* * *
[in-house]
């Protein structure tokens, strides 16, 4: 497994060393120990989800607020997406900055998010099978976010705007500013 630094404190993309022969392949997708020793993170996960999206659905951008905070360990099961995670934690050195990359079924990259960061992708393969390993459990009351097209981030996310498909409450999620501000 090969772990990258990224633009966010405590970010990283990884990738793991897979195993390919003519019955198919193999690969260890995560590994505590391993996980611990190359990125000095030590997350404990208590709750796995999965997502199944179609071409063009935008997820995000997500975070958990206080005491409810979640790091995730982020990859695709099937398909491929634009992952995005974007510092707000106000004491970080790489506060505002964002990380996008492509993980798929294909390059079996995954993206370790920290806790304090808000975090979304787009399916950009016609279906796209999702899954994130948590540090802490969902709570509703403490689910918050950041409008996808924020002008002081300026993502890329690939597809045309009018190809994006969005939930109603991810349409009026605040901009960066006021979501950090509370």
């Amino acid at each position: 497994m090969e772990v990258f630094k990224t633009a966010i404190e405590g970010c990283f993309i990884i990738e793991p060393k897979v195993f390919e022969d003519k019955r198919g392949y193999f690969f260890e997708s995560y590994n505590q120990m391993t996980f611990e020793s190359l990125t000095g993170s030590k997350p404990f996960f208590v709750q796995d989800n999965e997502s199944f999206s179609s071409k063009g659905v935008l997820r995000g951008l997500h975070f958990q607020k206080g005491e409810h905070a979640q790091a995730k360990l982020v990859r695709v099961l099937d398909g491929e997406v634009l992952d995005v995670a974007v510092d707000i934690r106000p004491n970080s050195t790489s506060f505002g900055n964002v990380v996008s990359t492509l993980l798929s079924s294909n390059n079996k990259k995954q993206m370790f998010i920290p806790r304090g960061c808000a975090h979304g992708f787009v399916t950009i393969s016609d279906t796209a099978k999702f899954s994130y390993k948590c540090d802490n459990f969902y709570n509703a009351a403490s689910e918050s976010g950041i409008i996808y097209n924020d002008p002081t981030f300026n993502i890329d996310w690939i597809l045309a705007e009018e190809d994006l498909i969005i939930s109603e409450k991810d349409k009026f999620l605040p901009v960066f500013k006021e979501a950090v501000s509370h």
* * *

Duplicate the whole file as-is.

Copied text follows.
[in-house]
């Protein structure tokens, strides 16, 4: 497994060393120990989800607020997406900055998010099978976010705007500013 630094404190993309022969392949997708020793993170996960999206659905951008905070360990099961995670934690050195990359079924990259960061992708393969390993459990009351097209981030996310498909409450999620501000 090969772990990258990224633009966010405590970010990283990884990738793991897979195993390919003519019955198919193999690969260890995560590994505590391993996980611990190359990125000095030590997350404990208590709750796995999965997502199944179609071409063009935008997820995000997500975070958990206080005491409810979640790091995730982020990859695709099937398909491929634009992952995005974007510092707000106000004491970080790489506060505002964002990380996008492509993980798929294909390059079996995954993206370790920290806790304090808000975090979304787009399916950009016609279906796209999702899954994130948590540090802490969902709570509703403490689910918050950041409008996808924020002008002081300026993502890329690939597809045309009018190809994006969005939930109603991810349409009026605040901009960066006021979501950090509370």
């Amino acid at each position: 497994m090969e772990v990258f630094k990224t633009a966010i404190e405590g970010c990283f993309i990884i990738e793991p060393k897979v195993f390919e022969d003519k019955r198919g392949y193999f690969f260890e997708s995560y590994n505590q120990m391993t996980f611990e020793s190359l990125t000095g993170s030590k997350p404990f996960f208590v709750q796995d989800n999965e997502s199944f999206s179609s071409k063009g659905v935008l997820r995000g951008l997500h975070f958990q607020k206080g005491e409810h905070a979640q790091a995730k360990l982020v990859r695709v099961l099937d398909g491929e997406v634009l992952d995005v995670a974007v510092d707000i934690r106000p004491n970080s050195t790489s506060f505002g900055n964002v990380v996008s990359t492509l993980l798929s079924s294909n390059n079996k990259k995954q993206m370790f998010i920290p806790r304090g960061c808000a975090h979304g992708f787009v399916t950009i393969s016609d279906t796209a099978k999702f899954s994130y390993k948590c540090d802490n459990f969902y709570n509703a009351a403490s689910e918050s976010g950041i409008i996808y097209n924020d002008p002081t981030f300026n993502i890329d996310w690939i597809l045309a705007e009018e190809d994006l498909i969005i939930s109603e409450k991810d349409k009026f999620l605040p901009v960066f500013k006021e979501a950090v501000s509370h």